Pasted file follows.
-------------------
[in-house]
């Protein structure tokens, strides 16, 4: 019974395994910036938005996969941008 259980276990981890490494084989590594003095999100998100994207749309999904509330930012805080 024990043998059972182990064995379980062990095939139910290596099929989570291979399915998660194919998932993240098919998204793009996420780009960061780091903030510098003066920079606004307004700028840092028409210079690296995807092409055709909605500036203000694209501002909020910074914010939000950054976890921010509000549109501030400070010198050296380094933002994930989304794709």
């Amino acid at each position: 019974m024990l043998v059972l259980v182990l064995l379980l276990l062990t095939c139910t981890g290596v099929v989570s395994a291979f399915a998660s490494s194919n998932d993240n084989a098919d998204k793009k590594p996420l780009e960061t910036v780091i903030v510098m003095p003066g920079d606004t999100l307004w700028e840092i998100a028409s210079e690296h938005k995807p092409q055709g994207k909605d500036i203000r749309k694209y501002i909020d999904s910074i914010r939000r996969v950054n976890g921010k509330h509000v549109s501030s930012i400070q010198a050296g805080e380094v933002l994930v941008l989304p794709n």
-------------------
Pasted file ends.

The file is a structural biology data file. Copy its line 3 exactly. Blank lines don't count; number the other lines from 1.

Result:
């Amino acid at each position: 019974m024990l043998v059972l259980v182990l064995l379980l276990l062990t095939c139910t981890g290596v099929v989570s395994a291979f399915a998660s490494s194919n998932d993240n084989a098919d998204k793009k590594p996420l780009e960061t910036v780091i903030v510098m003095p003066g920079d606004t999100l307004w700028e840092i998100a028409s210079e690296h938005k995807p092409q055709g994207k909605d500036i203000r749309k694209y501002i909020d999904s910074i914010r939000r996969v950054n976890g921010k509330h509000v549109s501030s930012i400070q010198a050296g805080e380094v933002l994930v941008l989304p794709n």